The Canadian ban on artificial trans fats in food products is now in force

OTTAWA – The Canadian ban on the main source of artificial trans fats is now in force.

The ban focuses on partially hydrogenated oils, or PHOs, which are the main source of industrially produced trans fats in all foods sold in the country.

Rules that come into effect today make it illegal for manufacturers to use the additive in food that is made or imported in Canada, as well as meals prepared in restaurants.

Trans fats are used in the last century to add taste and texture to food as a substitute for butter, but also raise the level of "bad" cholesterol, which increases the risk of heart disease.

Yves Savoie of the Heart and Stroke Foundation of Canada says that eliminating these heartburning fats – used in many types of pastries, snacks and fried foods for years – will reduce the number of heart attacks across the country.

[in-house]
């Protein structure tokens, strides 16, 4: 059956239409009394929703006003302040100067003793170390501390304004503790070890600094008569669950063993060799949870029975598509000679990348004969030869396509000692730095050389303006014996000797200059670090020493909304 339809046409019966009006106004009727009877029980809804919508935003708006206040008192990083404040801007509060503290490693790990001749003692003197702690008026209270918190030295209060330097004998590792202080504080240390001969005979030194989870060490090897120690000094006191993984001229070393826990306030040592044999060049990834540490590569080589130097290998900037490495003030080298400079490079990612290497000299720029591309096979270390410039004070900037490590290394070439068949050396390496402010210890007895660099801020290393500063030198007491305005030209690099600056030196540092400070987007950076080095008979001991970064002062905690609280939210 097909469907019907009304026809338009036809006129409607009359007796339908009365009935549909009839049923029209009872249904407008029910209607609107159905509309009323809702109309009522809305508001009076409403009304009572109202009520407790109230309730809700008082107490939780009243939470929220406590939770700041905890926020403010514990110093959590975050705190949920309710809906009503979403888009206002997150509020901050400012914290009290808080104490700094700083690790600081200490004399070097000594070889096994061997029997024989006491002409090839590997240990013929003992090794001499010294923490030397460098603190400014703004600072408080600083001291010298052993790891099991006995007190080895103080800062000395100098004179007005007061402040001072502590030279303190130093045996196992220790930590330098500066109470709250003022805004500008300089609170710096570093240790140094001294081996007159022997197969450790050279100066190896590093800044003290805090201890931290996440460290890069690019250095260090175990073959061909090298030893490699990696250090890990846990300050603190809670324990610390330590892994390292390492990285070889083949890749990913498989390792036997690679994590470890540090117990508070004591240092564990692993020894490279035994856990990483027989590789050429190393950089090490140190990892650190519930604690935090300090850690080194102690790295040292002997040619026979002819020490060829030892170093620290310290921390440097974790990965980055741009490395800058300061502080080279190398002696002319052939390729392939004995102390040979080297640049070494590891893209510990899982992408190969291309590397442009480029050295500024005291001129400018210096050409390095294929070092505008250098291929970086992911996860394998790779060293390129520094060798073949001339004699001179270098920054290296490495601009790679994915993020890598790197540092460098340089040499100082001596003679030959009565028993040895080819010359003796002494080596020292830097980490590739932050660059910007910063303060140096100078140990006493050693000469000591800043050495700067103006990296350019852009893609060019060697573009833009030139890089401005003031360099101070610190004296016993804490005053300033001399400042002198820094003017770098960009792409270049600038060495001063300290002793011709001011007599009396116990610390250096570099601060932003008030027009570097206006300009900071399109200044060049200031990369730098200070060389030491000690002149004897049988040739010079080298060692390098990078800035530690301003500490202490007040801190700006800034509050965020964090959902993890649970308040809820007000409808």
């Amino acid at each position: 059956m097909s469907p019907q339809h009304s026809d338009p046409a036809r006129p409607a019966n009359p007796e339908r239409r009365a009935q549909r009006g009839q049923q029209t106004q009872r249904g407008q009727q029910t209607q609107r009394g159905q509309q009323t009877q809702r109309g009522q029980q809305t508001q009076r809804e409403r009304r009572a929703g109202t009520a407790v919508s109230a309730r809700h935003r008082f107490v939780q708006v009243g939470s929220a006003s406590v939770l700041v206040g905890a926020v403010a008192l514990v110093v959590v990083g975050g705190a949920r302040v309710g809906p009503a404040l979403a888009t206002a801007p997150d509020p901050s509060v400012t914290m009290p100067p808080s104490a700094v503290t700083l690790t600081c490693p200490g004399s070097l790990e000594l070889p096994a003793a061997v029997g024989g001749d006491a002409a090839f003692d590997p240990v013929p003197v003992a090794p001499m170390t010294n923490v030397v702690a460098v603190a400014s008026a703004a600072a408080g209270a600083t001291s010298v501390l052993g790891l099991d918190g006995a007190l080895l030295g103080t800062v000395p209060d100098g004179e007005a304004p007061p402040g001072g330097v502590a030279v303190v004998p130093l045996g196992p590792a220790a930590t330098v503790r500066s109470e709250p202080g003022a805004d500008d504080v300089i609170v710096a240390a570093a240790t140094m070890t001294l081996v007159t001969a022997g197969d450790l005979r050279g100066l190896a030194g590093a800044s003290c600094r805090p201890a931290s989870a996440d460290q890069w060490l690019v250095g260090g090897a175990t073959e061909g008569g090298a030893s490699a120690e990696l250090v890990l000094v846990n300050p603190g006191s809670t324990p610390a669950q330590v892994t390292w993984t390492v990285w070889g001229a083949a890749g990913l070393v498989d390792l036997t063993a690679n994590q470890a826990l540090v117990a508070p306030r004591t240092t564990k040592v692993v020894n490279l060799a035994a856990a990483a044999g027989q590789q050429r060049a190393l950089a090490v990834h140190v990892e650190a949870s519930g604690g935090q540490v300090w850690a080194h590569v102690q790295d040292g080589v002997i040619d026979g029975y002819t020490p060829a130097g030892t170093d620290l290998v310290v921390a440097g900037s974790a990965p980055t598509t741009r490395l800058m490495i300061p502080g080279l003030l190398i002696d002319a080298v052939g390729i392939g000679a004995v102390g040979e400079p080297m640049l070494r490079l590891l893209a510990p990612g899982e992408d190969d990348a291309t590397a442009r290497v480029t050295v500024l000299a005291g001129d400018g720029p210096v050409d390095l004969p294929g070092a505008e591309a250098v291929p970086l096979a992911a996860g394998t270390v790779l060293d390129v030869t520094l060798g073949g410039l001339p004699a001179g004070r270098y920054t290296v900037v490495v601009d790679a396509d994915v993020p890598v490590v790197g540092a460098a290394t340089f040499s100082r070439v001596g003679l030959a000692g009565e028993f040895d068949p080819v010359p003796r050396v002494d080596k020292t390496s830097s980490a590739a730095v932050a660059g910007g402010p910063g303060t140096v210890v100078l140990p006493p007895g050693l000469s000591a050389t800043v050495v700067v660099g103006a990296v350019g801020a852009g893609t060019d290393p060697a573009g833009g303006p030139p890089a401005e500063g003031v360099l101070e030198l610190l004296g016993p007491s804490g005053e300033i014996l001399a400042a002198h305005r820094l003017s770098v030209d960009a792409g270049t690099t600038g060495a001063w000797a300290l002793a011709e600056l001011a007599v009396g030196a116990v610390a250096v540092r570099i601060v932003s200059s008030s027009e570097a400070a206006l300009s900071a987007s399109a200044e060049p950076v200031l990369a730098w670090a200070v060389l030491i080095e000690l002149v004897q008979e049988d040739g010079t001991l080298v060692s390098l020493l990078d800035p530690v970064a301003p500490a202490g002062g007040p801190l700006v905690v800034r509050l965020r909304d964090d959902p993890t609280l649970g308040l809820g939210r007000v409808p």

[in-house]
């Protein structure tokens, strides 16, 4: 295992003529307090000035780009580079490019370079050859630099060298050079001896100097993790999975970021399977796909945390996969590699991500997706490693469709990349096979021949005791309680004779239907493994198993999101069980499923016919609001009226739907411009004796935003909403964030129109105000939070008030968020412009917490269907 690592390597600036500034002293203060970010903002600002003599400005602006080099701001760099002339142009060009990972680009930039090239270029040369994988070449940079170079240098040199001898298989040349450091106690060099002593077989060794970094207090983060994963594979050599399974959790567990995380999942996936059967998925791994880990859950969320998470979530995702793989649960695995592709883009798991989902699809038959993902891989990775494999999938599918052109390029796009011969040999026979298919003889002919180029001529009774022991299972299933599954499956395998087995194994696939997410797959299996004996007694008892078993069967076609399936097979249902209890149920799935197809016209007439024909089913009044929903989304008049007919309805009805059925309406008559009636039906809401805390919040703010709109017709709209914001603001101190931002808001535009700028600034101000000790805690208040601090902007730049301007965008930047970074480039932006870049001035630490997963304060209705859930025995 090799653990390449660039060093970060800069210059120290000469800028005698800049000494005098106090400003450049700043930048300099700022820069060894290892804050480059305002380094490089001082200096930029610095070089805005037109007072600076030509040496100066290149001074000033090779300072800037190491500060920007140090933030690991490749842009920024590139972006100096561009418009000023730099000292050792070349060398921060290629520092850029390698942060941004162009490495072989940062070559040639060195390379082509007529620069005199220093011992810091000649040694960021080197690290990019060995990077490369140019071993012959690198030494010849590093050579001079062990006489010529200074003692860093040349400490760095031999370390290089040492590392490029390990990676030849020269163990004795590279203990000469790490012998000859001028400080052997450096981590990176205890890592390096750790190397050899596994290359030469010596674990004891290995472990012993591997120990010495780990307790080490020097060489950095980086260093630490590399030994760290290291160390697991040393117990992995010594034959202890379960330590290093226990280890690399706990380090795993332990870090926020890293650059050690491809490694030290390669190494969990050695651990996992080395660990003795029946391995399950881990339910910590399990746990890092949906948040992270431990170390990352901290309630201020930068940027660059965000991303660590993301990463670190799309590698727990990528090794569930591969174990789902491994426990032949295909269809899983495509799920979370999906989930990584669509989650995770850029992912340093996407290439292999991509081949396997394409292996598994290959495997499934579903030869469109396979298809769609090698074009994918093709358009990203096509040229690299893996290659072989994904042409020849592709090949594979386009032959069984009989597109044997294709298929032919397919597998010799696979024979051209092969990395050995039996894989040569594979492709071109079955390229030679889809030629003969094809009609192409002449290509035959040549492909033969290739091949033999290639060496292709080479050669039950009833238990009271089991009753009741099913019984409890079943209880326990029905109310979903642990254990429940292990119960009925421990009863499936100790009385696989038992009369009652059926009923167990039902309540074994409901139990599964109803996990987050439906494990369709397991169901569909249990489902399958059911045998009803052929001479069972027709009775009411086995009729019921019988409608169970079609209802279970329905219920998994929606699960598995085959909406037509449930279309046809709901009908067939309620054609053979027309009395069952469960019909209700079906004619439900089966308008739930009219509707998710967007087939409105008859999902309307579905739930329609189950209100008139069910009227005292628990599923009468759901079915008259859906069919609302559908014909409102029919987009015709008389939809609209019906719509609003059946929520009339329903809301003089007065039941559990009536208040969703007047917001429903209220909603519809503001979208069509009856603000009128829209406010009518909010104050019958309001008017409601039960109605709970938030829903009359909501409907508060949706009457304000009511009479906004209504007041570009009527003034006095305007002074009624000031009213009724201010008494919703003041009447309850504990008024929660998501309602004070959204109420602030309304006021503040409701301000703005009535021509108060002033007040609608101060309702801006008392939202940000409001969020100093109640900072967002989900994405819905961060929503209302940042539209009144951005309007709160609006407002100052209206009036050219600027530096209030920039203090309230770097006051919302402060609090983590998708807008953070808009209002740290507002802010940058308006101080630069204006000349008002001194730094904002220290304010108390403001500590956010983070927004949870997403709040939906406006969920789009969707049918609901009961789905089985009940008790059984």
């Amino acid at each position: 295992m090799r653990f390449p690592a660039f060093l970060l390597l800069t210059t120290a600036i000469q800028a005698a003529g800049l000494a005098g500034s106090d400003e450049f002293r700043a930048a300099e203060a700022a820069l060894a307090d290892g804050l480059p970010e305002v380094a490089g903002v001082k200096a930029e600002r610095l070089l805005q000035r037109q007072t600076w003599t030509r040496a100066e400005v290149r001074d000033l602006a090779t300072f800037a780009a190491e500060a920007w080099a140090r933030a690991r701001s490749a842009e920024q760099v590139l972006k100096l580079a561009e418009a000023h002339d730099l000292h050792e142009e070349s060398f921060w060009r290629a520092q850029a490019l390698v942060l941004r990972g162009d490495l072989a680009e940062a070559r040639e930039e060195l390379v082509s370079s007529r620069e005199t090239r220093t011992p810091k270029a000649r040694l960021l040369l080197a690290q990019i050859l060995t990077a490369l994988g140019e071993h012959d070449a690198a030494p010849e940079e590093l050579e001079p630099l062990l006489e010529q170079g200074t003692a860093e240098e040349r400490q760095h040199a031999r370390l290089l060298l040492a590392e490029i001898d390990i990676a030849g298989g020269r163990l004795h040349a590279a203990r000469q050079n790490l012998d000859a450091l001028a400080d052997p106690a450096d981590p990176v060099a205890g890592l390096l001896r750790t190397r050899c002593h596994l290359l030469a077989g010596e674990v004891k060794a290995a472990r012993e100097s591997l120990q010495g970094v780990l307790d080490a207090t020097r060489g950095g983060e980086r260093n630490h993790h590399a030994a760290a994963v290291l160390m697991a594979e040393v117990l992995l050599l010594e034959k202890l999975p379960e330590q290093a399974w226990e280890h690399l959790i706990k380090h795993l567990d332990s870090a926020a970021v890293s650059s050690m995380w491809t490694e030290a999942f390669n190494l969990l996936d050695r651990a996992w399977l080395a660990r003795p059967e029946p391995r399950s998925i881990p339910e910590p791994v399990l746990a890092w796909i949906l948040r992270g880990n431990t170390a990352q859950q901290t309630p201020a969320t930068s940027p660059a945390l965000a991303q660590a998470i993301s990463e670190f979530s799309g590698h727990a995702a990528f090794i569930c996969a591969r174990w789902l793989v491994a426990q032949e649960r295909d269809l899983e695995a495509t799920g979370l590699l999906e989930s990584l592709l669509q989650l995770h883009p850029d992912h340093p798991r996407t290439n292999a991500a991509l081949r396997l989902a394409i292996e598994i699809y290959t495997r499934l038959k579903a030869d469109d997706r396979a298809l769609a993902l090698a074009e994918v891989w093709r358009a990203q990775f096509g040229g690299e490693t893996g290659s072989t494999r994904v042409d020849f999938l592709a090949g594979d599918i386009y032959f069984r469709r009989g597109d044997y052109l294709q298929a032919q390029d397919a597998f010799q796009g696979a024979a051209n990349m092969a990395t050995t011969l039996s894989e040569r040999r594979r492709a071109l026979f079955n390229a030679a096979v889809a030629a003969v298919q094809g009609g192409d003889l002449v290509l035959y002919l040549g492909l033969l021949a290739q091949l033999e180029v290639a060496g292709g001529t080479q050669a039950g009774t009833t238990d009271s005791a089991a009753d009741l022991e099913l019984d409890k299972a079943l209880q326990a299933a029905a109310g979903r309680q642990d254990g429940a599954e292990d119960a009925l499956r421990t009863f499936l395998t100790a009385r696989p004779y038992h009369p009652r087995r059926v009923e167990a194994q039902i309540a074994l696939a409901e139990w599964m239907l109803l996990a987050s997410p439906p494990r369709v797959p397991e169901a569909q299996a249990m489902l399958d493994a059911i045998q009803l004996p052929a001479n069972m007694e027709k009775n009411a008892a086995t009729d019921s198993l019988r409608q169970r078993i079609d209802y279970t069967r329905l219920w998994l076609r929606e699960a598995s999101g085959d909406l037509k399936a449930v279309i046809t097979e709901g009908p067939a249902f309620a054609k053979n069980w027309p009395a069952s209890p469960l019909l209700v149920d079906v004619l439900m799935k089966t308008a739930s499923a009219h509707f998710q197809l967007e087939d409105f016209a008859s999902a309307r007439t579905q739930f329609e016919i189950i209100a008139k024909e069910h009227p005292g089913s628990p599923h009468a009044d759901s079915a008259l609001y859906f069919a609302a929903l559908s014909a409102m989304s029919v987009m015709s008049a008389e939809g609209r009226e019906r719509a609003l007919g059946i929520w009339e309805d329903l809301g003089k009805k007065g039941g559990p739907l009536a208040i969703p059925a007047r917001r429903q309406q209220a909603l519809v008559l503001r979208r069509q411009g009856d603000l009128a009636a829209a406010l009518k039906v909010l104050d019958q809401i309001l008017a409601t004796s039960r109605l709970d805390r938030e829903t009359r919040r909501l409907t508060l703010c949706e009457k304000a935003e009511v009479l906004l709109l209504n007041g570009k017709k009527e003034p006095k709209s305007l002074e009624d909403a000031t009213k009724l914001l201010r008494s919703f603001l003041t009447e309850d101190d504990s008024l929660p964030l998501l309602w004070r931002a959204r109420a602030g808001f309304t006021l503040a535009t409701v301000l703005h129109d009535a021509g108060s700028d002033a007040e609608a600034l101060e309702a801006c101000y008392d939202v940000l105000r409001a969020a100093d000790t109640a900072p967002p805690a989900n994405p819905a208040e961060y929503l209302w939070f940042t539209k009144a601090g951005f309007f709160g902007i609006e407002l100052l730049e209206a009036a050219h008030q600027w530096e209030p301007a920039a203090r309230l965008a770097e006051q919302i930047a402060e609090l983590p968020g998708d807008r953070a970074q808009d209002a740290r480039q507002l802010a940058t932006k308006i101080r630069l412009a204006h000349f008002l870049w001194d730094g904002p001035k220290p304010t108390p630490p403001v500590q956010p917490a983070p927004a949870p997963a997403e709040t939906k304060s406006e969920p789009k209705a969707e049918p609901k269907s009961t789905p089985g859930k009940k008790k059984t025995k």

The federal government unveiled the ban for the first time last year, but gave the industry so far to adapt to the changes.

All products containing trans fats can be sold for the next two years as long as they are produced for today, as part of the Canadian Food Inspection Agency's strategy to maintain the new regime.

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